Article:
I really liked this book. It’s like the Australian version of Animorphs.
Set in the landmass of Pangaea after a catastrophic global event completely rearranged the planet- nationhood and, oestensibly, racism are dead*. Instead the last of humanity has banded together in the seven great cities (there used to be eight). Ashala and her lost-boys-esque tribe are a mix of children on the run from the government because they have a connection to nature the average human does not, which gives them powers and special affinities with particular animals. Some have geological (earthquakes) or meteorlogical (rain or wind) abilities, but the disinction is never discussed and possibly from a cultural viewpoint (author Ambelin Kwaymullina is a Palyku woman) is irrelevant.
Illegals are put in detention unless they fall into one of the exremely narrow categories deemed useful to the state, such as healers.
*Nationalism is alive and well however, and the state controls the populace with a carefully maintained rhetoric concerning the Balance of Nature, which illegals supposedly exist outside of. The eight city was inadvertently destroyed by a young girl with a rain calling ability and the body of water that remains is called Lake Remembrance. The safety of all is contingent on the control of the illegals who pose an ever present threat. Children are assessed and branded before being removed from their homes if they fail the test.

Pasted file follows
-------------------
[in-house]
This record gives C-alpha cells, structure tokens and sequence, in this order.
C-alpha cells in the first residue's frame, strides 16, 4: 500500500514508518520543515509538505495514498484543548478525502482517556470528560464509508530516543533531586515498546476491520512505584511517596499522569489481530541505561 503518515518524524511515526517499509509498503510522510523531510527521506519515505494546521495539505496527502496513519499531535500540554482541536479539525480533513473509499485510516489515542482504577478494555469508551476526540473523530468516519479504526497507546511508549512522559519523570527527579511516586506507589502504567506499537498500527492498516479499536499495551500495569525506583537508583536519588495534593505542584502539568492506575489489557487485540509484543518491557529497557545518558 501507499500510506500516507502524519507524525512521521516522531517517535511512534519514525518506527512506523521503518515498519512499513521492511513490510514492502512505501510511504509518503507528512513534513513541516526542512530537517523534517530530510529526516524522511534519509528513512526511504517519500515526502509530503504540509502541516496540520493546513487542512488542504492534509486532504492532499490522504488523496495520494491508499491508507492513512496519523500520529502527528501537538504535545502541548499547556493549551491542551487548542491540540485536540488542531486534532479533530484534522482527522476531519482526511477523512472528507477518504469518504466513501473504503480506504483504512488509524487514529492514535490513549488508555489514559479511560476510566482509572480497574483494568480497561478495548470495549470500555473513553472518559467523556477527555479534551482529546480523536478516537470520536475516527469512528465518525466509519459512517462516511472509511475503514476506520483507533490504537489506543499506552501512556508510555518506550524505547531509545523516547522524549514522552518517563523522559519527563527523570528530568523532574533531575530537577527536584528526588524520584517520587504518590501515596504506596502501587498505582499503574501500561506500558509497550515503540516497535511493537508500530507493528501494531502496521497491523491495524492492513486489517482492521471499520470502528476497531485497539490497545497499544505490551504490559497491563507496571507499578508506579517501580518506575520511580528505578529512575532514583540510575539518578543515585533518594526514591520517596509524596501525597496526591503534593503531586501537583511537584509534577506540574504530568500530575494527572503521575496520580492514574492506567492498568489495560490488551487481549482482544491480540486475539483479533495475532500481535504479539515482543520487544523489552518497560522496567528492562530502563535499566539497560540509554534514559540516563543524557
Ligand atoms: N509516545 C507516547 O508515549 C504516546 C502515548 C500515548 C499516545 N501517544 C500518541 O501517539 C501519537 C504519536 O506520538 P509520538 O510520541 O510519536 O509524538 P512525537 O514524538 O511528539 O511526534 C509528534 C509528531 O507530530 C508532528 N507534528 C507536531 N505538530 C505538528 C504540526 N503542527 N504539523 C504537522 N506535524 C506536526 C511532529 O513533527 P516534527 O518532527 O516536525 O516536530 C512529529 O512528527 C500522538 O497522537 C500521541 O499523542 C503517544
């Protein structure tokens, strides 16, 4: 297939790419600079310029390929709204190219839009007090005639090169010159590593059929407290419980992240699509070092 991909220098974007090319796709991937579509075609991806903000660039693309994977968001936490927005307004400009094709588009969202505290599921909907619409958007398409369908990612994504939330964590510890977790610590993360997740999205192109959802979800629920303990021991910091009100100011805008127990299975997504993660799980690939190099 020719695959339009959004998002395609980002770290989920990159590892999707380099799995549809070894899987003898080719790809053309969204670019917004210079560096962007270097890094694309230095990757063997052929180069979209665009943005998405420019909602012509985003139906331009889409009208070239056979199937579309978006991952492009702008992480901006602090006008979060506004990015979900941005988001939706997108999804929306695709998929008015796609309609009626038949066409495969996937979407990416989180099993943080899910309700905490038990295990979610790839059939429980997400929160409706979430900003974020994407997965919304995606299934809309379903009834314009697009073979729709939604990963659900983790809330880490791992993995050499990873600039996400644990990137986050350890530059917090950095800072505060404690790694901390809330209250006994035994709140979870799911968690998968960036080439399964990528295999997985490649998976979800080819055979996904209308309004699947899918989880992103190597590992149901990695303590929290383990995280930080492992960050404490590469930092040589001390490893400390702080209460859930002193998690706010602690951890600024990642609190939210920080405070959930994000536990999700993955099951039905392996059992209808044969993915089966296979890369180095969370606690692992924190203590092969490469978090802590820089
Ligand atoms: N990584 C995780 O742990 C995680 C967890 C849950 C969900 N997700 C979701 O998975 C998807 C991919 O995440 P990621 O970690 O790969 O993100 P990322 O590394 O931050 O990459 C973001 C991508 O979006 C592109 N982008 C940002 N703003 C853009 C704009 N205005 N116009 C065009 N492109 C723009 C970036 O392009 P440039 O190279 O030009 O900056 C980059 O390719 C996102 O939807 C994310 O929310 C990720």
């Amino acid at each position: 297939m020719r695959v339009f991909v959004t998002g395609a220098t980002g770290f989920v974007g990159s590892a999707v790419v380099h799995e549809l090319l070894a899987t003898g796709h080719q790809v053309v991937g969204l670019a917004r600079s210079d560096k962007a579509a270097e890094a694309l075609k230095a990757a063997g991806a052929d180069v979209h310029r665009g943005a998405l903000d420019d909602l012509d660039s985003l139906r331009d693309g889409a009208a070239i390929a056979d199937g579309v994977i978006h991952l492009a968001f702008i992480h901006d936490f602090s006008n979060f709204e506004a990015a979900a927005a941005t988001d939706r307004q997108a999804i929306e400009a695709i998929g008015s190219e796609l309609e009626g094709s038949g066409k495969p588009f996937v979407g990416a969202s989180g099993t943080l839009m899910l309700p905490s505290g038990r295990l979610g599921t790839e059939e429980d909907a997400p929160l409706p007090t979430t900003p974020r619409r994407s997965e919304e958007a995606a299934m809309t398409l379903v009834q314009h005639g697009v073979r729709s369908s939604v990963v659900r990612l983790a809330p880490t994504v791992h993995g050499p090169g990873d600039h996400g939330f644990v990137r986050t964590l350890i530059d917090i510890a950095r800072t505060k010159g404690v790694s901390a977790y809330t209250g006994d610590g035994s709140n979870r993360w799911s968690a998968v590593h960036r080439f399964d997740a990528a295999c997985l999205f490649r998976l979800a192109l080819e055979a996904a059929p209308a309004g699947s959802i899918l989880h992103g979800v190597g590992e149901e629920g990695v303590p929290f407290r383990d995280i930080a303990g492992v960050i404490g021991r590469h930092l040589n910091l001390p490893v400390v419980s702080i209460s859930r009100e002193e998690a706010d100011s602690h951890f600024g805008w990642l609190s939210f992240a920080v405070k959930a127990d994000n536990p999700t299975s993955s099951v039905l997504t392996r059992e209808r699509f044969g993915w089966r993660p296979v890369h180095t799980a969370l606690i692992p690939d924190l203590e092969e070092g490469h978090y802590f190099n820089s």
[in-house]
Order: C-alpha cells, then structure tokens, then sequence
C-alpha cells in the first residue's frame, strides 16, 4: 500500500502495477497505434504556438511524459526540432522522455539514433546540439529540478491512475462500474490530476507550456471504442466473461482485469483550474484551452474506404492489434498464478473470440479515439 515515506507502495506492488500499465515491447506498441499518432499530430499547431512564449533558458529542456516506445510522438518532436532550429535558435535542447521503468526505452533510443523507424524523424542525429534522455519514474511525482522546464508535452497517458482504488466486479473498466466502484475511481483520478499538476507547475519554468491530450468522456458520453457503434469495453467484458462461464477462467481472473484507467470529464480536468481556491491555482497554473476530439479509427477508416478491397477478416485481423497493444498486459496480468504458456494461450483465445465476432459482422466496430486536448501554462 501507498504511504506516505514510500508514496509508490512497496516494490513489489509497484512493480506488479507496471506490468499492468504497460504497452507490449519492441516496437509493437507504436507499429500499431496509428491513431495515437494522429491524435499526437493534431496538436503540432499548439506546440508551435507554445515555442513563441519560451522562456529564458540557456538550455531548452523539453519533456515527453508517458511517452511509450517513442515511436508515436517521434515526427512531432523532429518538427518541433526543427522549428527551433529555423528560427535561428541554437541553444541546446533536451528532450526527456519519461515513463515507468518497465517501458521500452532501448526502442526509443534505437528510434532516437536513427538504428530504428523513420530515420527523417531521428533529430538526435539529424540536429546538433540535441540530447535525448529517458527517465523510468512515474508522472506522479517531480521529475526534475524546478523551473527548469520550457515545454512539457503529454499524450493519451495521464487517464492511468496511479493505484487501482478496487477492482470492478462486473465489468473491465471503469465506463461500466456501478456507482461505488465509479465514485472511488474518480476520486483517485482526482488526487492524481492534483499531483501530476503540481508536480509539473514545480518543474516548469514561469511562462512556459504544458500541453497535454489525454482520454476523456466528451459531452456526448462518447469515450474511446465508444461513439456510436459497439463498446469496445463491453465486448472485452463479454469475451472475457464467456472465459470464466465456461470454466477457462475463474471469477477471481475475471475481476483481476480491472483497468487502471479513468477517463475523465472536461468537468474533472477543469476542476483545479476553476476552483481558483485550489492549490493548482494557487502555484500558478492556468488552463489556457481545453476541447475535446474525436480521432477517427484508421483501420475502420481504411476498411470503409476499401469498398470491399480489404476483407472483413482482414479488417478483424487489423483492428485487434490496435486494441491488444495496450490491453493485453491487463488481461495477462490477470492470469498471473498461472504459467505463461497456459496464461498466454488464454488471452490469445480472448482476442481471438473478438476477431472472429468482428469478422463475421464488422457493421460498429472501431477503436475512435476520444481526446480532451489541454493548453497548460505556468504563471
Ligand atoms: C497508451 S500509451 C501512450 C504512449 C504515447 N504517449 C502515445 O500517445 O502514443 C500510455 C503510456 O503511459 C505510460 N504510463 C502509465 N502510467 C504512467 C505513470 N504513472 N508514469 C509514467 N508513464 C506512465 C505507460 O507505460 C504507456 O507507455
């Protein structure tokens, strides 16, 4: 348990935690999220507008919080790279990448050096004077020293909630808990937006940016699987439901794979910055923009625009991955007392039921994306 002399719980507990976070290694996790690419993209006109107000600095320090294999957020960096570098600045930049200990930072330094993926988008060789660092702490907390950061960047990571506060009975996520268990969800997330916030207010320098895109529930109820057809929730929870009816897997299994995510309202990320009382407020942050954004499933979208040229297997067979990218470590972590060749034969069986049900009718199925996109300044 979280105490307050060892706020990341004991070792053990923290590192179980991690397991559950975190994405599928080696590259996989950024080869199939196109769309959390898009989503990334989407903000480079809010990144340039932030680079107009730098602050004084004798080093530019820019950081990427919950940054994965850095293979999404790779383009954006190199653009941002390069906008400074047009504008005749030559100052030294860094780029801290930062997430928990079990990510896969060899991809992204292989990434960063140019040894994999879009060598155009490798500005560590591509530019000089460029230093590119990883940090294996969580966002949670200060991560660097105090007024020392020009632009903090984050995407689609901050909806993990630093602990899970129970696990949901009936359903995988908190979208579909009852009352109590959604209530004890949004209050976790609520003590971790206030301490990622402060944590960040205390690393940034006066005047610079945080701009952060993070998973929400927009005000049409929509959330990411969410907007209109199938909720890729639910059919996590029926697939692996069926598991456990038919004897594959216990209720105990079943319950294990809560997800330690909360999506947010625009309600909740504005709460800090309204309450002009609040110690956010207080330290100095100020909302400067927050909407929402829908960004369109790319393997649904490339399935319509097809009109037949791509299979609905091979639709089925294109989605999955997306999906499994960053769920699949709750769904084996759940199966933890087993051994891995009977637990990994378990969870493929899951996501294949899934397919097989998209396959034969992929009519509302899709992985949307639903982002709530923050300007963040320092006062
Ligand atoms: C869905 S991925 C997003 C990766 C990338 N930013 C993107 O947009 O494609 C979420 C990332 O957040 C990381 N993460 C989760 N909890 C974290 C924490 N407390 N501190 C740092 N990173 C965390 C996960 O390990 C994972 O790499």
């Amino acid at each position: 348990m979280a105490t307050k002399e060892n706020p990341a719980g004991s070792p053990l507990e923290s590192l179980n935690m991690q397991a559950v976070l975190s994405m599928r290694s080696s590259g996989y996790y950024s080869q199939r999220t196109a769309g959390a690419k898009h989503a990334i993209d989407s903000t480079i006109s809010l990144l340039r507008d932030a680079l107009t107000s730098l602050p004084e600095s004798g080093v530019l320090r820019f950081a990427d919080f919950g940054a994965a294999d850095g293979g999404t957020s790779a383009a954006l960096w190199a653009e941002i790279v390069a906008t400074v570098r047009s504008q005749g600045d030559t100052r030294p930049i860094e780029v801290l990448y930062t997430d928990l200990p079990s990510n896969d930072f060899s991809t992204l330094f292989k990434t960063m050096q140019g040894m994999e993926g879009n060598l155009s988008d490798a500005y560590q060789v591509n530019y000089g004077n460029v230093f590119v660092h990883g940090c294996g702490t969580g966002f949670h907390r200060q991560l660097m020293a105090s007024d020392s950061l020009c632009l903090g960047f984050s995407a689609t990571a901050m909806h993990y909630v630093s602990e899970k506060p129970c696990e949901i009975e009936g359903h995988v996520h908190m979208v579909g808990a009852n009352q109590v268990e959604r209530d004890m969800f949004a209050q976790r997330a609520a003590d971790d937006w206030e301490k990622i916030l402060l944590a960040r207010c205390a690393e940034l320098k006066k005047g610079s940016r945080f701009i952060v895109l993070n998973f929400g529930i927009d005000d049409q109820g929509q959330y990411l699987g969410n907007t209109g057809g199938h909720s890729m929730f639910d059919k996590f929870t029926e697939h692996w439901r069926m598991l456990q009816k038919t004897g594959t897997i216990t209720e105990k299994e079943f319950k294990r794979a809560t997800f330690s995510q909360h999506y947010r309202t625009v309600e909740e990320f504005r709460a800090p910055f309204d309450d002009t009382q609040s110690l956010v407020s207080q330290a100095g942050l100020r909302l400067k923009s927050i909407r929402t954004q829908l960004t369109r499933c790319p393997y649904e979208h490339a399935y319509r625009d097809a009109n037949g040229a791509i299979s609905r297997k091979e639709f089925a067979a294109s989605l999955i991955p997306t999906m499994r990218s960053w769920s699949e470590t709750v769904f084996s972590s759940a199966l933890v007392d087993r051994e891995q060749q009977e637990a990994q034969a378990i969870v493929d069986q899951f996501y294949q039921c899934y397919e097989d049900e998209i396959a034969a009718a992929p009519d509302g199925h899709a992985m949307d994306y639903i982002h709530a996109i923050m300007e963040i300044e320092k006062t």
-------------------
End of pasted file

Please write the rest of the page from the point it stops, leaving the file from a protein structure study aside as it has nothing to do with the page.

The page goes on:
Here be spoilers- my favourite character is the rainbow serpent, who dispenses advice to a sleeping Ashala from a lake.
I love that in the chaos of the apocalypse, the creation spirits decided that dinosaurs needed another go. Absolutely here for that.
As much as I loathe telepathy, in this it more or less fits. I tried to ignore my well established aversion to it by thinking of it in terms of a continuing motif of connection to and communication with nature- plants and animals, rather than telepathy in the scifi sense.
I generally don’t like romance in books very much, because it often feels shoehorned in and often derails the plot and in a narrative where time is of the essence I prefer characters not to be mooning around talking about their feelings instead of getting the job done. That being said, although I spent a lot of time screeching at Ashala for being oblivious, I didn’t mind the relationship stuff in this over all. Much.
I love Ashala, Ember and Georgie. They are cool girls. They are good in a crisis. They work together to make the most of their powers. I love that they’re not described in archetypes like the smart one or the pretty one or the funny one. They’re all all of those things.
The Interrogation of Ashala Wolf is part onw of a very satisfying trilogy so have at it!
I give it 3.5 dinosaurs out of 5.